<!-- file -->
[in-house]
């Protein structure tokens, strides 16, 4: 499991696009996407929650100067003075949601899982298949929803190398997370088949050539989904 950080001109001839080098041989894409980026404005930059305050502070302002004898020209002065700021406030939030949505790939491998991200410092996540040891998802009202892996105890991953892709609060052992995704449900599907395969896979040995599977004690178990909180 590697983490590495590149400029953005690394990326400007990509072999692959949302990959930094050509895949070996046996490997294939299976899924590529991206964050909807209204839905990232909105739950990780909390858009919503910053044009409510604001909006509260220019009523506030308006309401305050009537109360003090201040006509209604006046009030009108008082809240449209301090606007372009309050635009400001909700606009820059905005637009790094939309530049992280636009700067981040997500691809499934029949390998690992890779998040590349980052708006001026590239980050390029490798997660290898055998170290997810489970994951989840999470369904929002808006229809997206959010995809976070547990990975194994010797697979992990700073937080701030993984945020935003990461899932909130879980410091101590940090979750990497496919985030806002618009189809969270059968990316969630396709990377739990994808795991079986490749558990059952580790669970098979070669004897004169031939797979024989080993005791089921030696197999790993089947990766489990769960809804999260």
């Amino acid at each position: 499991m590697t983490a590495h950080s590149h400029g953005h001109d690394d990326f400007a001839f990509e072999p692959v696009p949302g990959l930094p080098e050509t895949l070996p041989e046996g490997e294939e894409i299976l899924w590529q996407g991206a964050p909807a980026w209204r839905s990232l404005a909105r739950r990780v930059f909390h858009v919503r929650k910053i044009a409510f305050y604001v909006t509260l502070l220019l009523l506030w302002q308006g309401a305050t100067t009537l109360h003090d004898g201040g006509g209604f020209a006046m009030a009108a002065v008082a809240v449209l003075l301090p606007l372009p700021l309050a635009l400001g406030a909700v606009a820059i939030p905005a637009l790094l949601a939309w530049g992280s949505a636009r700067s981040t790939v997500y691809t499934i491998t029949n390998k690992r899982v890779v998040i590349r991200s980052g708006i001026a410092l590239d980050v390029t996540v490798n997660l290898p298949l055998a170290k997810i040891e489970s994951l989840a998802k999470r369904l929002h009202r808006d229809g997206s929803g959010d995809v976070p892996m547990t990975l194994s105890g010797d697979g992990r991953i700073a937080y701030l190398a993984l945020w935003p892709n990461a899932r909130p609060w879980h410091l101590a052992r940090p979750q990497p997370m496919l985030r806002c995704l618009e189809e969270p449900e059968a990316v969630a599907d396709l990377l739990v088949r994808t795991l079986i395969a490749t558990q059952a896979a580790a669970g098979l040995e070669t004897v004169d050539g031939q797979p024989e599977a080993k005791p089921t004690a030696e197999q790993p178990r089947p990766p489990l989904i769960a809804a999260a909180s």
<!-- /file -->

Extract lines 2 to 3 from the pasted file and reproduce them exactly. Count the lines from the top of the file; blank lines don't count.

């Protein structure tokens, strides 16, 4: 499991696009996407929650100067003075949601899982298949929803190398997370088949050539989904 950080001109001839080098041989894409980026404005930059305050502070302002004898020209002065700021406030939030949505790939491998991200410092996540040891998802009202892996105890991953892709609060052992995704449900599907395969896979040995599977004690178990909180 590697983490590495590149400029953005690394990326400007990509072999692959949302990959930094050509895949070996046996490997294939299976899924590529991206964050909807209204839905990232909105739950990780909390858009919503910053044009409510604001909006509260220019009523506030308006309401305050009537109360003090201040006509209604006046009030009108008082809240449209301090606007372009309050635009400001909700606009820059905005637009790094939309530049992280636009700067981040997500691809499934029949390998690992890779998040590349980052708006001026590239980050390029490798997660290898055998170290997810489970994951989840999470369904929002808006229809997206959010995809976070547990990975194994010797697979992990700073937080701030993984945020935003990461899932909130879980410091101590940090979750990497496919985030806002618009189809969270059968990316969630396709990377739990994808795991079986490749558990059952580790669970098979070669004897004169031939797979024989080993005791089921030696197999790993089947990766489990769960809804999260």
């Amino acid at each position: 499991m590697t983490a590495h950080s590149h400029g953005h001109d690394d990326f400007a001839f990509e072999p692959v696009p949302g990959l930094p080098e050509t895949l070996p041989e046996g490997e294939e894409i299976l899924w590529q996407g991206a964050p909807a980026w209204r839905s990232l404005a909105r739950r990780v930059f909390h858009v919503r929650k910053i044009a409510f305050y604001v909006t509260l502070l220019l009523l506030w302002q308006g309401a305050t100067t009537l109360h003090d004898g201040g006509g209604f020209a006046m009030a009108a002065v008082a809240v449209l003075l301090p606007l372009p700021l309050a635009l400001g406030a909700v606009a820059i939030p905005a637009l790094l949601a939309w530049g992280s949505a636009r700067s981040t790939v997500y691809t499934i491998t029949n390998k690992r899982v890779v998040i590349r991200s980052g708006i001026a410092l590239d980050v390029t996540v490798n997660l290898p298949l055998a170290k997810i040891e489970s994951l989840a998802k999470r369904l929002h009202r808006d229809g997206s929803g959010d995809v976070p892996m547990t990975l194994s105890g010797d697979g992990r991953i700073a937080y701030l190398a993984l945020w935003p892709n990461a899932r909130p609060w879980h410091l101590a052992r940090p979750q990497p997370m496919l985030r806002c995704l618009e189809e969270p449900e059968a990316v969630a599907d396709l990377l739990v088949r994808t795991l079986i395969a490749t558990q059952a896979a580790a669970g098979l040995e070669t004897v004169d050539g031939q797979p024989e599977a080993k005791p089921t004690a030696e197999q790993p178990r089947p990766p489990l989904i769960a809804a999260a909180s």